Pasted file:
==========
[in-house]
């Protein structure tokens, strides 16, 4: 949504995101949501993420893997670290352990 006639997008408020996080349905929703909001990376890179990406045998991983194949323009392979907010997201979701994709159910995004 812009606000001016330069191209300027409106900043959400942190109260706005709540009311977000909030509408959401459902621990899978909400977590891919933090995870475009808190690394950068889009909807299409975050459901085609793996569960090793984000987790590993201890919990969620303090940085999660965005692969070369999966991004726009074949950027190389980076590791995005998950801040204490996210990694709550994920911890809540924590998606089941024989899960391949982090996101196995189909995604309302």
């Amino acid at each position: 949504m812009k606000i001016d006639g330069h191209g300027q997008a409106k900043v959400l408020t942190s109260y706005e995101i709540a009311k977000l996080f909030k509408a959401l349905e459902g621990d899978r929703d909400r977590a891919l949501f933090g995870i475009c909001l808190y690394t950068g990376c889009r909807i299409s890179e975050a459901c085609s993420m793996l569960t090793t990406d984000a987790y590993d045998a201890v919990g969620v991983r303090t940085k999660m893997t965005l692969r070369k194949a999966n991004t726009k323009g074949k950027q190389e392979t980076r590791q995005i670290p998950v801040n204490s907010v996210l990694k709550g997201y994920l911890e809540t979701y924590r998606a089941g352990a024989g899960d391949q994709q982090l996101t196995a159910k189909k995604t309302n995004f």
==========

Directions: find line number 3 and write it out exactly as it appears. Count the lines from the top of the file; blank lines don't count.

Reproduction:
């Amino acid at each position: 949504m812009k606000i001016d006639g330069h191209g300027q997008a409106k900043v959400l408020t942190s109260y706005e995101i709540a009311k977000l996080f909030k509408a959401l349905e459902g621990d899978r929703d909400r977590a891919l949501f933090g995870i475009c909001l808190y690394t950068g990376c889009r909807i299409s890179e975050a459901c085609s993420m793996l569960t090793t990406d984000a987790y590993d045998a201890v919990g969620v991983r303090t940085k999660m893997t965005l692969r070369k194949a999966n991004t726009k323009g074949k950027q190389e392979t980076r590791q995005i670290p998950v801040n204490s907010v996210l990694k709550g997201y994920l911890e809540t979701y924590r998606a089941g352990a024989g899960d391949q994709q982090l996101t196995a159910k189909k995604t309302n995004f």